Retail Theft Study: Only 1 In 46 Gets Caught
By Matt Pillar, editor in chief
The Centre For Retailing Research released a comprehensive report on retail crime this week, complete with analysis of the major trends in global retail crime and LP since 2001. The report reminds us that the POS is the front line in the battle against retail loss.
Changing Retail, Changing Loss Prevention, available for download here, is full of stats that underscore the massive challenges retail LP pros struggle with in the multifaceted battle against shrink and loss. For instance, the average number of arrests made annually for retail theft has hovered around six million. Slightly less than 1/6 of those being arrested each year are employees.
These figures reveal not just how hard it is to catch and prosecute a thief, but how misguided our collective LP effort might be. By extrapolating average loss per incident from total losses, report author Professor Joshua Bamfield figures that the roughly 5 million external thieves apprehended annually account for only about 2% of shoplifting incidents. The give-or-take 1 million retail employee thieves who are caught represent about 3.6% of internal theft incidents.
In other words we’re only catching 6 million of the more than 275 million who commit retail theft (globally). That’s about 1 in 46. And, bear in mind that we’re only talking about apprehensions here. The research doesn’t dive into prosecution statistics, but only a handful of cases make it that far. It’s a bad success rate, and Bamfield is understated when he suggests the rate of apprehension is “probably too low to provide effective deterrence through fear of arrest.”
In the face of statistics like this, retail LP becomes a question of where to focus the effort to curb our losses. Some retailers choose to start with the merchandise; they lock down the electronics and the perfume and the designer apparel that all do so well on the black market. They train more cameras on the fresh meat that remains such a popular theft target for grocers.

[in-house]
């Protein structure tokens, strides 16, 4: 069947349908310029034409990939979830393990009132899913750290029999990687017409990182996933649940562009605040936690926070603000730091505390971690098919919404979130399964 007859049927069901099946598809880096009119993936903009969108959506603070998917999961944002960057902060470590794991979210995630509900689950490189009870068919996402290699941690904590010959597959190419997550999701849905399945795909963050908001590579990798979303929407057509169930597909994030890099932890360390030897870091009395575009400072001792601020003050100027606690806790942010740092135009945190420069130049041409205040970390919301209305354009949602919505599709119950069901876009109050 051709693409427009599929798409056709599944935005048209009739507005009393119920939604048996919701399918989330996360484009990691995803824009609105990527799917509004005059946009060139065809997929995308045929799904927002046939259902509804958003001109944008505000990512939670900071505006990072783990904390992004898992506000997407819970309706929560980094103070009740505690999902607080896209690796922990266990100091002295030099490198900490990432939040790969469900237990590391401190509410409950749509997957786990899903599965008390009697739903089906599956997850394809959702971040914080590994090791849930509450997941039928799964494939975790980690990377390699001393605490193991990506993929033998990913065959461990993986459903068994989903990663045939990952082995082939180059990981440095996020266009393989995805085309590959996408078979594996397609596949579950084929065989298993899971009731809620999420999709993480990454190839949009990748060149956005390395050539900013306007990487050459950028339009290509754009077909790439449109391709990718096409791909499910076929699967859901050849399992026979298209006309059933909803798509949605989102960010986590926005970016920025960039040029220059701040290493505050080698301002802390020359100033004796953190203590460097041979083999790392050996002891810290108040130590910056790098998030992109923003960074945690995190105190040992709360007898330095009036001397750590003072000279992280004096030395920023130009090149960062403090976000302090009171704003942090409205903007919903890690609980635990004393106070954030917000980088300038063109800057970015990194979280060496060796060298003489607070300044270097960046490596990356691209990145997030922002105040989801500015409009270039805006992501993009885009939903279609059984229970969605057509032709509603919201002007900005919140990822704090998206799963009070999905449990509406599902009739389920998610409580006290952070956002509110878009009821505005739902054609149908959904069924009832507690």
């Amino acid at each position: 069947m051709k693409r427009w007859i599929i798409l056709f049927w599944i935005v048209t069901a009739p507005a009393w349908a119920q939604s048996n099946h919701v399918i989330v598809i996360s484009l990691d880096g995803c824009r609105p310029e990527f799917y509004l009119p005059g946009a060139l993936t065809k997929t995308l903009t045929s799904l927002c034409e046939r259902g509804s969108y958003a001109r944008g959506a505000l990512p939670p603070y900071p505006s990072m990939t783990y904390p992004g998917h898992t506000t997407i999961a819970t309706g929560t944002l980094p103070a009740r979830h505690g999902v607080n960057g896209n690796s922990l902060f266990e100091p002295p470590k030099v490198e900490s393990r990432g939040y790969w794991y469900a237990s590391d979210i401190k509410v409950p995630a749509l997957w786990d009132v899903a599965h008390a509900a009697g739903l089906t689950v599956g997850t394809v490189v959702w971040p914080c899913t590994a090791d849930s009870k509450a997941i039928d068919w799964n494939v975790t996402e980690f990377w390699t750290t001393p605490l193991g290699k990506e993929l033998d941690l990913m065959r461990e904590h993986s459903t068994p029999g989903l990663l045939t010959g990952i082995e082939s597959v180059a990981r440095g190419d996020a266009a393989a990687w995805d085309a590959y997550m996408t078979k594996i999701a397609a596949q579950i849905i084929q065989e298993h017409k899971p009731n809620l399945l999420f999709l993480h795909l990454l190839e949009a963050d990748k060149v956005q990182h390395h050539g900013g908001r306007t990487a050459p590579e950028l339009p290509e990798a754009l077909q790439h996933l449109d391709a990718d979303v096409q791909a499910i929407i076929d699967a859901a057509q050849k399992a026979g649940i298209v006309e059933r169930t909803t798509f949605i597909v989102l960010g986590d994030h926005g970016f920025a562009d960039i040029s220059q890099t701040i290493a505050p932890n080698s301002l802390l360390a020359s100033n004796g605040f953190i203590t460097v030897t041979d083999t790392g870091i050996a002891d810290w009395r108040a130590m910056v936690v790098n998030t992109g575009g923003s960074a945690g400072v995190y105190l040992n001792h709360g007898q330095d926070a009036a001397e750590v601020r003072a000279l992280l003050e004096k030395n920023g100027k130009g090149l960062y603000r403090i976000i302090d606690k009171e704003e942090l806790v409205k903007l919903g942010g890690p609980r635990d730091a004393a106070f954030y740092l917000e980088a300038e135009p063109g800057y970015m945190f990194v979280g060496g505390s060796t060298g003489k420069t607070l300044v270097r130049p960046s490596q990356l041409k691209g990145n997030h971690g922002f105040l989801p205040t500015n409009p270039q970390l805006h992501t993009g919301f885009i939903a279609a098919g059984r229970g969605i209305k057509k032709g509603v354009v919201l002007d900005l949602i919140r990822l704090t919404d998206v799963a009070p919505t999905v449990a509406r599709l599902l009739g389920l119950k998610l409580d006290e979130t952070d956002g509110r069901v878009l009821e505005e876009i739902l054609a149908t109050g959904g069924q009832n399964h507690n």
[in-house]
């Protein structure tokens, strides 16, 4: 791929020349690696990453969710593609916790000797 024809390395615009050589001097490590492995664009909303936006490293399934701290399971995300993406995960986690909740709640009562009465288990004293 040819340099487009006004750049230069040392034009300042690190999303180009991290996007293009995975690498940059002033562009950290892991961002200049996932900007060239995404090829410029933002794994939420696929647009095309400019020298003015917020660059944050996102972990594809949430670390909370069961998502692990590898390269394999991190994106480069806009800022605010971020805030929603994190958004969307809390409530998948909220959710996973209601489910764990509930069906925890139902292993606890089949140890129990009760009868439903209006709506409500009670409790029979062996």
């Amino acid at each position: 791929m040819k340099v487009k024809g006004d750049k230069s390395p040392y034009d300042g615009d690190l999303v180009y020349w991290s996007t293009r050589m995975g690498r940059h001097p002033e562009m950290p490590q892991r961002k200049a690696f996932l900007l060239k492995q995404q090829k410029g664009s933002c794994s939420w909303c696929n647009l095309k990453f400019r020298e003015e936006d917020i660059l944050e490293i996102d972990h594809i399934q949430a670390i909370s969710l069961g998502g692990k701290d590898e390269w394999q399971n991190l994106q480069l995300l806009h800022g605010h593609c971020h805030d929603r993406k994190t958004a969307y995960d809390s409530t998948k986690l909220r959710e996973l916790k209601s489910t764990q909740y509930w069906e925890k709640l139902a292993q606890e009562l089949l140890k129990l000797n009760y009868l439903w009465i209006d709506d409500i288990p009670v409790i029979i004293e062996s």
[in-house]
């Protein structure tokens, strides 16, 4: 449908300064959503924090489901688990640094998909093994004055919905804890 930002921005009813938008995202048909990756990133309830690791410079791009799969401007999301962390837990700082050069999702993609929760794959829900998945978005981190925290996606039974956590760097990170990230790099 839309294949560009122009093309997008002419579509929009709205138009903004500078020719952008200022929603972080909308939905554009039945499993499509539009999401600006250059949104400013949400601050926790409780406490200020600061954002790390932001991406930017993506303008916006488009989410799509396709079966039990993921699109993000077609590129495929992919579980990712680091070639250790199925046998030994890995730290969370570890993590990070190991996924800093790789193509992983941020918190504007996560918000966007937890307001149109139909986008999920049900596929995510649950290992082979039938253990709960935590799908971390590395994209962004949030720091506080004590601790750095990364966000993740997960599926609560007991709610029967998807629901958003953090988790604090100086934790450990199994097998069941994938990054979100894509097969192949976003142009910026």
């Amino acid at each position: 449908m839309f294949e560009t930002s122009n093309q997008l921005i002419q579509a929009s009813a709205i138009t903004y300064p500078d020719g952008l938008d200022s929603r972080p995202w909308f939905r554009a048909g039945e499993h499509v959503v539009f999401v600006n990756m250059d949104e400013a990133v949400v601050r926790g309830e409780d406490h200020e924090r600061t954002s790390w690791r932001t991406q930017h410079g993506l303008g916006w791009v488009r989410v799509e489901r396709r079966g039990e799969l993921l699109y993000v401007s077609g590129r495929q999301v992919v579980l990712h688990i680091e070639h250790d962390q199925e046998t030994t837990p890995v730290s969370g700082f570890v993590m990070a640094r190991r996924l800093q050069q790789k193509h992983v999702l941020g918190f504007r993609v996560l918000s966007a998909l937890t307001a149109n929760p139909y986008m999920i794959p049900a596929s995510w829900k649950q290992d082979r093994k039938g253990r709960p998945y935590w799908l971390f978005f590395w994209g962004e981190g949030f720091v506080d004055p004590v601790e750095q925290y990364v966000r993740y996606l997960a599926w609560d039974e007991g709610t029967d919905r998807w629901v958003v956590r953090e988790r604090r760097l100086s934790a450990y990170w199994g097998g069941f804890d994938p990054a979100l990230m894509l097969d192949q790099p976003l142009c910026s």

But, in a losing and resource-constrained battle like this, I think a little more analysis is necessary to stem the more serious bleeding, which is coming from within.
No matter what report you consult, you’ll see that employees steal five to six times more per incident than external shoplifters. The average incidence of shoplifting costs a few hundred dollars. The cost of the average incidence of employee fraud is climbing toward a couple thousand dollars. There’s clearly more mitigation of damage from loss to be had if the focus shifts from external sources of theft to internal sources of theft.
Research shows that the POS is the pinnacle of associate theft, and transaction/returns fraud is the vehicle chosen most often. Application of exception reporting tools and POS transaction authority control are the best measures of protection from the largest profit siphons in your stores. Short of overpaying your cashiers, the motivation of theft is nearly impossible to influence. But, if the target is unsuitable (i.e. POS transaction controls) and a guardian is present, (i.e. monitoring software/video surveillance), you’ll minimize the associate’s opportunity to steal at the cash wrap.
While merchandise theft is also a leading cause of associate dishonesty, shifting the merchandise protection focus from what external shoplifters are stealing to what associates are stealing can prove difficult and probably isn’t an effective use of limited resources. Associate theft of merchandise is typically more opportunistic than external theft, making it hard to focus on the merchandise that has the highest potential for pilferage, and that which—when stolen—results in the greatest loss of profit.
Bamfield’s research reminds us that to stop external shoplifters, we need to understand and focus on the merchandise they target. To stop associate theft, we need to understand and focus on the people at the POS.